Words – spoken, written, sung, used in a text or a blog. They are my daily bread and water, the air I breathe, the work I love.
So imagine my surprise – horror! – at arriving in my Peace Corps village in Brazil with almost no words. Me. The young writer and champion talker (just ask my friends) suddenly had the vocabulary of a 2-year-old. I could demand things like food, drinks, the bathroom. I could say, “No, No, No.” I couldn’t say “Thank you” or “Happy to meet you,” much less “tristeza” (sadness) or “esperanҫa” (hope).
But filled with vast amounts of esperanҫa and the confidence of every 22-year-old, I strode out into the dirt streets of my little town sure that I could easily pick up the words of this new language I was hearing. And I did. Or came very close. And coming close had hilarious consequences.
One morning, one of my neighbors, attempting to talk to me, asked me what Americans eat for breakfast. I told her I had oatmeal (aveia) every morning Only I said “areia.” A long pause, then she asked, “How do you prepare it?” I went into rhapsodies of description – with milk, not water, with raisins and brown sugar. I strolled away happy with my lengthy conversation, then realized, walking into my house, that I had told her I eat sand! Every morning, yes, with milk and….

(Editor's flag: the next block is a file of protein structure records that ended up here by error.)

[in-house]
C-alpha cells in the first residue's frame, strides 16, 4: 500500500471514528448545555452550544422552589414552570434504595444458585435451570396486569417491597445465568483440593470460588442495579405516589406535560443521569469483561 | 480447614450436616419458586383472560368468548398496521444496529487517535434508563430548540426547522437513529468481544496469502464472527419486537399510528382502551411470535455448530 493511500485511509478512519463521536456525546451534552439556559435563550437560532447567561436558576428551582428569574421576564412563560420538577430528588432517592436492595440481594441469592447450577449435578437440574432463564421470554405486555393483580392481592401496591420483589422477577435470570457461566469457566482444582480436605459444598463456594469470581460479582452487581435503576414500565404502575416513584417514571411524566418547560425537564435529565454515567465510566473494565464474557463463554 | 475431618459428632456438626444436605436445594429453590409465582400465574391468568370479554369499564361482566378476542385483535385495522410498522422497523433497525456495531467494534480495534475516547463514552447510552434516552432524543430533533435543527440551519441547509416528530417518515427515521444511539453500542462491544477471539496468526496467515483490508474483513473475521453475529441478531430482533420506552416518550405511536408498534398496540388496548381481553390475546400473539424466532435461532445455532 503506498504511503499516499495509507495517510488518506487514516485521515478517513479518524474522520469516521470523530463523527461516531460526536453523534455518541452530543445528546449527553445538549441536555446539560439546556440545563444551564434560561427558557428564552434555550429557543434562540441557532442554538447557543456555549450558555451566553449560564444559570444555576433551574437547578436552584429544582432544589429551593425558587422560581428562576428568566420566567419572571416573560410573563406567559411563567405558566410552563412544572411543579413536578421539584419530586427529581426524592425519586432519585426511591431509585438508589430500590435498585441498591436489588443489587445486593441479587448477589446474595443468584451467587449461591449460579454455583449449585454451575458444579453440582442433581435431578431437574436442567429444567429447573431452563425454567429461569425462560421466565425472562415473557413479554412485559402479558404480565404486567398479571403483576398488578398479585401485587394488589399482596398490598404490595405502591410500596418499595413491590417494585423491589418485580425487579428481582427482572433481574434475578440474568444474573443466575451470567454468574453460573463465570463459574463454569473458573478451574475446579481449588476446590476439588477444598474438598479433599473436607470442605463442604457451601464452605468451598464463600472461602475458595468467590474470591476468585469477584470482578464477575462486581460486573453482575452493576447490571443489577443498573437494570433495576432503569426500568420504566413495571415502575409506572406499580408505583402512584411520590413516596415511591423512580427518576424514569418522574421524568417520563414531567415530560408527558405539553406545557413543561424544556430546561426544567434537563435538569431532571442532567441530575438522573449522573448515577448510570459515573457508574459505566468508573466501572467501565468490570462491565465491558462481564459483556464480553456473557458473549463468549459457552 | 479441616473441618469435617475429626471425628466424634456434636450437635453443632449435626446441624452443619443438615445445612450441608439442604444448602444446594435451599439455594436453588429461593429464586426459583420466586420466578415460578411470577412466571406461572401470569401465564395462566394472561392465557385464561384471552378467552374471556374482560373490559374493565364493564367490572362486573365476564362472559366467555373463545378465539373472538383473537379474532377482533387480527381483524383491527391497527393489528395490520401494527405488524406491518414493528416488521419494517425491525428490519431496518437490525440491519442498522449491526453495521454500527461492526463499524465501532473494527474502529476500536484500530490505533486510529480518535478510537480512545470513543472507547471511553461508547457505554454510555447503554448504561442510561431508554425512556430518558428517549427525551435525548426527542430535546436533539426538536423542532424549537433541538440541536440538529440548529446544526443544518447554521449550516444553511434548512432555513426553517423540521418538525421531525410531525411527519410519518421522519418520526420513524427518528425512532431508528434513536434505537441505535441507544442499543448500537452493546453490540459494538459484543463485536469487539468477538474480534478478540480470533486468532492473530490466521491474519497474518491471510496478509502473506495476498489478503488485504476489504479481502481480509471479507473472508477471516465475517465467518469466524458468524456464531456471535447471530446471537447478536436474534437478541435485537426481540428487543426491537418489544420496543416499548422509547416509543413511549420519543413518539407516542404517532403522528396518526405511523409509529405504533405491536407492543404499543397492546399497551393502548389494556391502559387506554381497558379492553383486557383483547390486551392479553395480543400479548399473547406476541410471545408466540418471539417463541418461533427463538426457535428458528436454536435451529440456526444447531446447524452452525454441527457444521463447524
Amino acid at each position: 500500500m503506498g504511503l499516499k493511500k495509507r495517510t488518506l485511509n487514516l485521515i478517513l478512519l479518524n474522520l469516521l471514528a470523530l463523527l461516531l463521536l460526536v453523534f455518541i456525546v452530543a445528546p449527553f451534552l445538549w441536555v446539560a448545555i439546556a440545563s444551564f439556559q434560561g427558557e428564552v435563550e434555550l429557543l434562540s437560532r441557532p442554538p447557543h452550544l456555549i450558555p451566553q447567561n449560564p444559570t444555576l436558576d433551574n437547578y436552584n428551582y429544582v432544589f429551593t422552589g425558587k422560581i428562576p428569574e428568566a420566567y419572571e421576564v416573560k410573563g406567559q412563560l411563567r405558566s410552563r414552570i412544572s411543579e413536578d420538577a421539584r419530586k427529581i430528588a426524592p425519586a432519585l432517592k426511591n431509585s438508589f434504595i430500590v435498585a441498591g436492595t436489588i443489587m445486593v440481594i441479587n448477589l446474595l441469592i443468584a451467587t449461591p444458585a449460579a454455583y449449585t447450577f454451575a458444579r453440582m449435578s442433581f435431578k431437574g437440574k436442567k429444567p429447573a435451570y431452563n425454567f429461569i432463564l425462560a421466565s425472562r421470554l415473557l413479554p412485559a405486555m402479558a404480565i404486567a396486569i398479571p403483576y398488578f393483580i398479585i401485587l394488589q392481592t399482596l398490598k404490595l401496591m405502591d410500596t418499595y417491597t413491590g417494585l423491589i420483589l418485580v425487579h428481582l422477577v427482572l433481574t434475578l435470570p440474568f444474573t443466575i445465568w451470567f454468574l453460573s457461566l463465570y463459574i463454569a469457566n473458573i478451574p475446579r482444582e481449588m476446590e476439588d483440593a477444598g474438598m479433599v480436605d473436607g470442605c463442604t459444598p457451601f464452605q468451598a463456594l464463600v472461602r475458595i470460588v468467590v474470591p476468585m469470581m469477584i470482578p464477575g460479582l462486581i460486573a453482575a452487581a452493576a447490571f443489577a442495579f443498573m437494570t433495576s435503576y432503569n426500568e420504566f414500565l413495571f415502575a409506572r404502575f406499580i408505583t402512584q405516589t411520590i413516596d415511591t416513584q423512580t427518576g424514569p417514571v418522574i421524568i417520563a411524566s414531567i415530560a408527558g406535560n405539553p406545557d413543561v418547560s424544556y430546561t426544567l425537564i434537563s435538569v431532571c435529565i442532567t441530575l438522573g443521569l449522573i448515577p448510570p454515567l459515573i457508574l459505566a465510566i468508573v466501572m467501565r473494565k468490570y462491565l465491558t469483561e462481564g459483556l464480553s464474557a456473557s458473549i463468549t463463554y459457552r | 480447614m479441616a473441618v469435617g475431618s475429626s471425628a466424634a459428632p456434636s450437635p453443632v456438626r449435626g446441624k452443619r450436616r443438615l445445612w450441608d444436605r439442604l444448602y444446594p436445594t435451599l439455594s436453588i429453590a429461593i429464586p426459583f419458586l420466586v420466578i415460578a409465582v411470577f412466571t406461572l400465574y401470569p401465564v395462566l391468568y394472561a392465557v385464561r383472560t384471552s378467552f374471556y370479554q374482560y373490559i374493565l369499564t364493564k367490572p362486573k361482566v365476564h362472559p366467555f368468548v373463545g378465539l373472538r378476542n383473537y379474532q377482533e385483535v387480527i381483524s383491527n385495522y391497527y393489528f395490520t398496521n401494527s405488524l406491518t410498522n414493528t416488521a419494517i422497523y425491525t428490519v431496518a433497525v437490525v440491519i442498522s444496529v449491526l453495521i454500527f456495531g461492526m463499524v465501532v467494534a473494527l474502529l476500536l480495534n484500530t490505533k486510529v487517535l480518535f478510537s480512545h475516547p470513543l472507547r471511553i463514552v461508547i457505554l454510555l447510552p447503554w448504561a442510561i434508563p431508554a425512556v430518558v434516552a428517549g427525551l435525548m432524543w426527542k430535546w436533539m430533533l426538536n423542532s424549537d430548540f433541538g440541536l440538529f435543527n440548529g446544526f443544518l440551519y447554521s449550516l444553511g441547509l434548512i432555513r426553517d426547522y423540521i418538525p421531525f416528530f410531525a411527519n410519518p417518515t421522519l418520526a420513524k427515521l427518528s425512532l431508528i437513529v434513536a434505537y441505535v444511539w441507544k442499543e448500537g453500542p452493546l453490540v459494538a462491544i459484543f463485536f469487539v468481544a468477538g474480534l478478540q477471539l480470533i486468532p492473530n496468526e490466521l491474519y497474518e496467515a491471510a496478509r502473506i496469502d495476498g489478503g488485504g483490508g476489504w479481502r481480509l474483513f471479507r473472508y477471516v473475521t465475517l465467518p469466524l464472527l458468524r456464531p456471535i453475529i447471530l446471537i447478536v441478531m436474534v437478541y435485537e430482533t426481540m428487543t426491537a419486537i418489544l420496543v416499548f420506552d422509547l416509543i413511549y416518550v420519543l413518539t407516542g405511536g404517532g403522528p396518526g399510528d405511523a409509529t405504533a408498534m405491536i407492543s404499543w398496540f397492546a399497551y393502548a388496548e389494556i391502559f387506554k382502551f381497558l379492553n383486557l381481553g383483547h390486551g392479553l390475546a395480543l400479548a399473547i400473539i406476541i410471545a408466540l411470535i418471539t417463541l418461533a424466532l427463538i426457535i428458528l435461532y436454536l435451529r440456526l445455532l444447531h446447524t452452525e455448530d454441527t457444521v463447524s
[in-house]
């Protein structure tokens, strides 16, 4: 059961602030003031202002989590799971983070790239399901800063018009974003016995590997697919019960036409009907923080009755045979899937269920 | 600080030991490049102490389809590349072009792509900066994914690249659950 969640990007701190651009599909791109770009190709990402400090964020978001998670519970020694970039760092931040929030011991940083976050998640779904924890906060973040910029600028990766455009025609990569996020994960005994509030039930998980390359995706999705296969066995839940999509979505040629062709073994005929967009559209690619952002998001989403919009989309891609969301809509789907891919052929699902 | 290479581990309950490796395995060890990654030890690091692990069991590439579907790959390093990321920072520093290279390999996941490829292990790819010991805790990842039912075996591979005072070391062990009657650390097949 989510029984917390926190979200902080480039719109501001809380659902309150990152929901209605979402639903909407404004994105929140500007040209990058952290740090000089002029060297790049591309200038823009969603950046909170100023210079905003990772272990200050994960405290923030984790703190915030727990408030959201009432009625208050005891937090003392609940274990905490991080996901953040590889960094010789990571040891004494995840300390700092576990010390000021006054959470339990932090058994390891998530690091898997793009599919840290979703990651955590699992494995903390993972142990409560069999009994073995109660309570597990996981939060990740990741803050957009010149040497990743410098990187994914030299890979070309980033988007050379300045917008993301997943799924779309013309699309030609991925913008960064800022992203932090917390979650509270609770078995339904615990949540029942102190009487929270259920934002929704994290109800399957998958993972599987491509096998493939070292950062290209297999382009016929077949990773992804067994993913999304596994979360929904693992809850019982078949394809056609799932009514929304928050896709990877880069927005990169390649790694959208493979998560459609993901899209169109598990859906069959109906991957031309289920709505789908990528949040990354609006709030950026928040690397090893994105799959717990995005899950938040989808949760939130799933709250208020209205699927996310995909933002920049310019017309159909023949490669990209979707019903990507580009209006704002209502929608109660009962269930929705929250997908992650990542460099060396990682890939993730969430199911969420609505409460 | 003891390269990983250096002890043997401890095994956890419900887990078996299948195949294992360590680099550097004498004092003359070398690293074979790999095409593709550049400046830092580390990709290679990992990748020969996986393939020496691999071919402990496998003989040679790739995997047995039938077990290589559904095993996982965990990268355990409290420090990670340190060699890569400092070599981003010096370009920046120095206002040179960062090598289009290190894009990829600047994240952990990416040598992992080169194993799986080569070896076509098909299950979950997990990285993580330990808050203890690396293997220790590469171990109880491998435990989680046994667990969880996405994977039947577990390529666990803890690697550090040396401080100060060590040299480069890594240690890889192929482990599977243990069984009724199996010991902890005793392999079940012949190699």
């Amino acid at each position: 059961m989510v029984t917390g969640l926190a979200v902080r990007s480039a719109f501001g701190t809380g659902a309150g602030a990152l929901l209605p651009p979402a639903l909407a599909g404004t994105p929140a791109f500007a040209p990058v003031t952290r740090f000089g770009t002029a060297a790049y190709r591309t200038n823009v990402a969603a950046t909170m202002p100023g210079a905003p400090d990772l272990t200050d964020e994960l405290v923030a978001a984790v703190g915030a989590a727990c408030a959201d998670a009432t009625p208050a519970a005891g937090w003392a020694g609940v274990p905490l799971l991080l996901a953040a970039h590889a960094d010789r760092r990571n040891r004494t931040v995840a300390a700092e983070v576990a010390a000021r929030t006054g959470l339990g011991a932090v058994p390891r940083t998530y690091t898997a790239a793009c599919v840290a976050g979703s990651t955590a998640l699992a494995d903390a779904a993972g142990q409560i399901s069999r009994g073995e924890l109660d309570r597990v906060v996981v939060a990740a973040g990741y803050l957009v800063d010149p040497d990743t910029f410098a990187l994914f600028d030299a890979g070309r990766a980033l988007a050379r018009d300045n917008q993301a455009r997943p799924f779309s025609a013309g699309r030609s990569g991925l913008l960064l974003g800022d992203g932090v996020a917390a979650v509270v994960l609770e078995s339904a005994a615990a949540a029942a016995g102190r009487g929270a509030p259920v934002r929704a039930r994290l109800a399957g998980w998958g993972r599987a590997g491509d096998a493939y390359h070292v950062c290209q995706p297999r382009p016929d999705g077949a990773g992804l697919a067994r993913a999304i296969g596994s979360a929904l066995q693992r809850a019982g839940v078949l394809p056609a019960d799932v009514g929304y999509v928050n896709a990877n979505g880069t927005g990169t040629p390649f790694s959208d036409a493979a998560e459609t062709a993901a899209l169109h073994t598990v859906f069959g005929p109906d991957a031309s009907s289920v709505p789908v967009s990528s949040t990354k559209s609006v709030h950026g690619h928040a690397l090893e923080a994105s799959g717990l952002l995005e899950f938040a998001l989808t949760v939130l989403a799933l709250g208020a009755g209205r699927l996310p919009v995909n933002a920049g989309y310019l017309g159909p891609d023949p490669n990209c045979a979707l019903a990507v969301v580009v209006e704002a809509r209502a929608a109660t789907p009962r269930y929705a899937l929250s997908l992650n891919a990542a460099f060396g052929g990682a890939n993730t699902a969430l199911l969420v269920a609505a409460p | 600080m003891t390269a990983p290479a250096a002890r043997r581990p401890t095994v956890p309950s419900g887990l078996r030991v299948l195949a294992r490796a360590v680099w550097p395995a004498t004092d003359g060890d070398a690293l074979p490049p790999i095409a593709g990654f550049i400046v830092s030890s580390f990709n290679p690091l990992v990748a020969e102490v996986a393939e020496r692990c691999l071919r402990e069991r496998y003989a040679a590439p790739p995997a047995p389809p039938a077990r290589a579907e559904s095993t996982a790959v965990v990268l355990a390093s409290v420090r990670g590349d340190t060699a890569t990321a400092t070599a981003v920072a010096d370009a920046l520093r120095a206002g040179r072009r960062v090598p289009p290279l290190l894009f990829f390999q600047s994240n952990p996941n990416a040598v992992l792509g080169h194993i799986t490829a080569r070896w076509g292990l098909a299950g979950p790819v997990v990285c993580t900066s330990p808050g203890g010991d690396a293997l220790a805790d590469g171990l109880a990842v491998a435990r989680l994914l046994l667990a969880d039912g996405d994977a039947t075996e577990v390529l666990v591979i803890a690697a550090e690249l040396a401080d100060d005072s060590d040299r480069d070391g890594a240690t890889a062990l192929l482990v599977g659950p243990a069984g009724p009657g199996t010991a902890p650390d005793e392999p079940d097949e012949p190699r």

Not too long after, I passed another neighbor standing in front of his house, enjoying the morning sun. I waved cheerily and called out my version of “Bom dia” – good morning. He bowed slightly and gravely, then staggered into his house where I could hear him laughing helplessly. The new American had just yelled “little rear end” at him.
Eventually, I made friends with a woman who became the Brazilian mother I needed. Like every good mother, she gently corrected me. After a while, she felt comfortable enough to laugh first, explain – sometimes with a red face – what I had just said, then give me the oh-so-close right word. Eventually, I learned enough Portuguese (and my Brazilian friends learned enough of my version of their language), that we could laugh and cry together, make silly jokes and share secret sorrows.
Among many other treasures I carried back to the U.S., I brought a new and profound appreciation for language, for the words we speak and write and take for granted.
Without our words, our world would be complete chaos. Without language, we would be dust.
Use these phrases to start a piece of your own writing. Today’s prompts come from an excellent Word reading at The Cabin with poets Keri Webster and Danny Stewart and playwright Heidi Kraay.
“Did I mention?…Did I mention?”
“Some nights call for hooves.”